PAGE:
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  11. Sus

    Sus New Member Registered

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    Thank you all for your replies and positive thoughts and suggestions. I am trying my best now to not fuss and just let her do her thing but the most weird thing has just happened.
    I waited till later this evening when it had cooled down a bit to take her out again and decided to just let her go where she wanted and she certainly did, not where I would have gone, down towards town, through a car park and up many steps before I directed her towards home
    When we got in she obviously wanted something so i started to open a pouch of food for her when she just ran away and I heard her running upstairs where she knows she should not go. I went after her and could not find her at first and even came back down to search garden, went back upstairs and found her cowering under the bed in spare bedroom right up against bedside table which is why I did not see her first time.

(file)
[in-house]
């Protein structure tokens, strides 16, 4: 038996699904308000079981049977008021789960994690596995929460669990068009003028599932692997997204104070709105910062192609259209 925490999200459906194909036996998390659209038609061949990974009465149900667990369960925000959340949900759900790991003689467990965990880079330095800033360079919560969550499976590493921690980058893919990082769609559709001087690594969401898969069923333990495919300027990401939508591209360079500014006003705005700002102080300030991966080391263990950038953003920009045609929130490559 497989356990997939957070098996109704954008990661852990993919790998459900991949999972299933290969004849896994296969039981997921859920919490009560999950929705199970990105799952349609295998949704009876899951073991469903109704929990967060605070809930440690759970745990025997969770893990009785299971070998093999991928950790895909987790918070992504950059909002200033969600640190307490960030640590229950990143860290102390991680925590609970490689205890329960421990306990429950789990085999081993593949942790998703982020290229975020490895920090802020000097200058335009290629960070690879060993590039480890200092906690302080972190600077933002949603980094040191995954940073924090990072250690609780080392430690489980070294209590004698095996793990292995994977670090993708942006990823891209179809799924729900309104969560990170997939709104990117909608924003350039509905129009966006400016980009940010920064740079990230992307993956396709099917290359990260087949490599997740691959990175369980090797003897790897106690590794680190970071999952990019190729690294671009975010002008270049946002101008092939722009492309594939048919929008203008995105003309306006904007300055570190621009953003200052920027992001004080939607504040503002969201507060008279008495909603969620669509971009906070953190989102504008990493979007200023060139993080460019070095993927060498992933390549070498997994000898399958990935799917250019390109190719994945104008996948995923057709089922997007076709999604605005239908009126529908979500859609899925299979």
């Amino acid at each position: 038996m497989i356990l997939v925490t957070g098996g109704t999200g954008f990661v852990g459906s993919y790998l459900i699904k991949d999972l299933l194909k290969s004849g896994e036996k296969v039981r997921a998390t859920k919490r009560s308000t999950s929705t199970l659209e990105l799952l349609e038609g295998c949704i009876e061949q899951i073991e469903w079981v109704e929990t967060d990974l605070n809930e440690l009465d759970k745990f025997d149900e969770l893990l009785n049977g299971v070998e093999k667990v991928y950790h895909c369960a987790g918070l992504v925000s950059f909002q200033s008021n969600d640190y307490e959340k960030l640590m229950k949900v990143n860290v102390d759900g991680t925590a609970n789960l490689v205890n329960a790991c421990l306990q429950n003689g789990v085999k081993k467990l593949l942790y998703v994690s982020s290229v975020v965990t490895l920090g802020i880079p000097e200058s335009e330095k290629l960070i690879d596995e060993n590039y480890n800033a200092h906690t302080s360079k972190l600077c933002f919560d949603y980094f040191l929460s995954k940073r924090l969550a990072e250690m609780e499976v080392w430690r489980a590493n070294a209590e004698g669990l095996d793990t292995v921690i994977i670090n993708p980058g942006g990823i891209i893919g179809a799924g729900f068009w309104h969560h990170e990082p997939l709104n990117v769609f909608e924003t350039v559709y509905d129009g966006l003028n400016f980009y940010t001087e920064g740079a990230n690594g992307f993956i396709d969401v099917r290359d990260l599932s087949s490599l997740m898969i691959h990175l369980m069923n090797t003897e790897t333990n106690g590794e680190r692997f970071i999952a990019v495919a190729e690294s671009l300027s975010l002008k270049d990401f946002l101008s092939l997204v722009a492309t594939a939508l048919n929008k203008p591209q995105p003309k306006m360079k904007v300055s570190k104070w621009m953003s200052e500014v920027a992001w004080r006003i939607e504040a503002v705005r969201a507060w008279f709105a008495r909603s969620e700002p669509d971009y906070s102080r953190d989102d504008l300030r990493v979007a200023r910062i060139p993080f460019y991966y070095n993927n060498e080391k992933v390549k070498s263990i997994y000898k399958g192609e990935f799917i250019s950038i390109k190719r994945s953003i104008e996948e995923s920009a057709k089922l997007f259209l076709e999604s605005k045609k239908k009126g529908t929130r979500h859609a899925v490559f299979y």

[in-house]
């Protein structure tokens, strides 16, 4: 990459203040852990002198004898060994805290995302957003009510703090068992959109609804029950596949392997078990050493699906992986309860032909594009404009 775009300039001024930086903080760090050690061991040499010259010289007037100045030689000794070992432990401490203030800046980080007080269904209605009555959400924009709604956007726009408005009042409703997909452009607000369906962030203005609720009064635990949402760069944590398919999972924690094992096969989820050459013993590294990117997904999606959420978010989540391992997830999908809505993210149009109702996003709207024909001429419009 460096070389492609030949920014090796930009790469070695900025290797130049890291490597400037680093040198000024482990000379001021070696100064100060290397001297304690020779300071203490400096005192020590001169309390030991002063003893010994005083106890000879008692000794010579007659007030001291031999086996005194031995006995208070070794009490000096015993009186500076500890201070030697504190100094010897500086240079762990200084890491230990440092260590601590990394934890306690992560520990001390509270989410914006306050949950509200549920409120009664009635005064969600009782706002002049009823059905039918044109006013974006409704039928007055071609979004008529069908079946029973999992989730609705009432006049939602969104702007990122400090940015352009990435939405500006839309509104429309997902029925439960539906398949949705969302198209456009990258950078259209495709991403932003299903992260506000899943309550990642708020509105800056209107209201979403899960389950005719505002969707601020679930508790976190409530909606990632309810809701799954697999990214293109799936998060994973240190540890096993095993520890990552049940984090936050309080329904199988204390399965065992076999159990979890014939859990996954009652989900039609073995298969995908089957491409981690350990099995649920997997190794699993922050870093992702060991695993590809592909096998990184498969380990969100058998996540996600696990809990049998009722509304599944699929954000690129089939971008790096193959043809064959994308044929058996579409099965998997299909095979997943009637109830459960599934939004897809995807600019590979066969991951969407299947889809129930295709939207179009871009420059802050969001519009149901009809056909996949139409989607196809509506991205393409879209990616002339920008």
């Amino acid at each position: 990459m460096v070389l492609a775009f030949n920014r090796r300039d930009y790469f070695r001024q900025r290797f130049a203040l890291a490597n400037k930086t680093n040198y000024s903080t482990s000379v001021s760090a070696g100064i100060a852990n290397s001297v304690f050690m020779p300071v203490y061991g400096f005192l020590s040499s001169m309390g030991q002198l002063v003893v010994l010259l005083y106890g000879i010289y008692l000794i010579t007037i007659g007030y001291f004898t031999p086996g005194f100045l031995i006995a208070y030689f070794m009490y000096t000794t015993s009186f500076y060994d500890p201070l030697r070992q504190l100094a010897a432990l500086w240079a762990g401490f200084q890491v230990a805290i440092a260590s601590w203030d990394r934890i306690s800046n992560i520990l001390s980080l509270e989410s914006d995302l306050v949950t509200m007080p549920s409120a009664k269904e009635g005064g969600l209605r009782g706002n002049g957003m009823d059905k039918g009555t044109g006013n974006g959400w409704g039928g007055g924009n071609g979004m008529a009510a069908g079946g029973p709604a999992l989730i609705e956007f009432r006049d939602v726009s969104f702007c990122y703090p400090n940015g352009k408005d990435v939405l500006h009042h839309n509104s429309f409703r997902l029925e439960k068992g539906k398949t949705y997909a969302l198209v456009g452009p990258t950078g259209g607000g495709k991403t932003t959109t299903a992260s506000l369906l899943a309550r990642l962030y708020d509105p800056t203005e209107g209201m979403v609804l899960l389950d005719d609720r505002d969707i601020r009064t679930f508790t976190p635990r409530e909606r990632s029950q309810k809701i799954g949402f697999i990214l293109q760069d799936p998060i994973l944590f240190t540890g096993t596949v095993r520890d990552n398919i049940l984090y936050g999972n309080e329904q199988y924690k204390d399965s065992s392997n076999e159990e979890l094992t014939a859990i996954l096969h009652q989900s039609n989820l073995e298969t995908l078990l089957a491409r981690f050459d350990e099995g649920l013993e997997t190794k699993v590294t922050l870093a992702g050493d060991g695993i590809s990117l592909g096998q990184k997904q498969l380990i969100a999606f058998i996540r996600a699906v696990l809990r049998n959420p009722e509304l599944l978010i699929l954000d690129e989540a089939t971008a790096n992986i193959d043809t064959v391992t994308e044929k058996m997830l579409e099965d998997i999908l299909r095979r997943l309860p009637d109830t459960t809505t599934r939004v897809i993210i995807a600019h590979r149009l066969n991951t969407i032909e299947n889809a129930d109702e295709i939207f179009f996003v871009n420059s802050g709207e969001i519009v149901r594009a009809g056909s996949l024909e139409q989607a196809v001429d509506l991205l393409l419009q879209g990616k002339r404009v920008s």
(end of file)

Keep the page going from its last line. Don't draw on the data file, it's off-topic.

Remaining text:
She has not done this before and I cannot work out why she did that. I carried her downstairs and let her go into her cave like bed (I have kept it so that she can go in there to hide when she wants) She stayed there for about 5 mins and has now come out and is sleeping by my feet (I put a fleece there hoping she would settle there for comfort)
    I do not know what to think, there was nothing that I can think of that frightened her and so do not know how to avoid that happening again
     
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  12. Tinytom

    Tinytom Well-Known Member Registered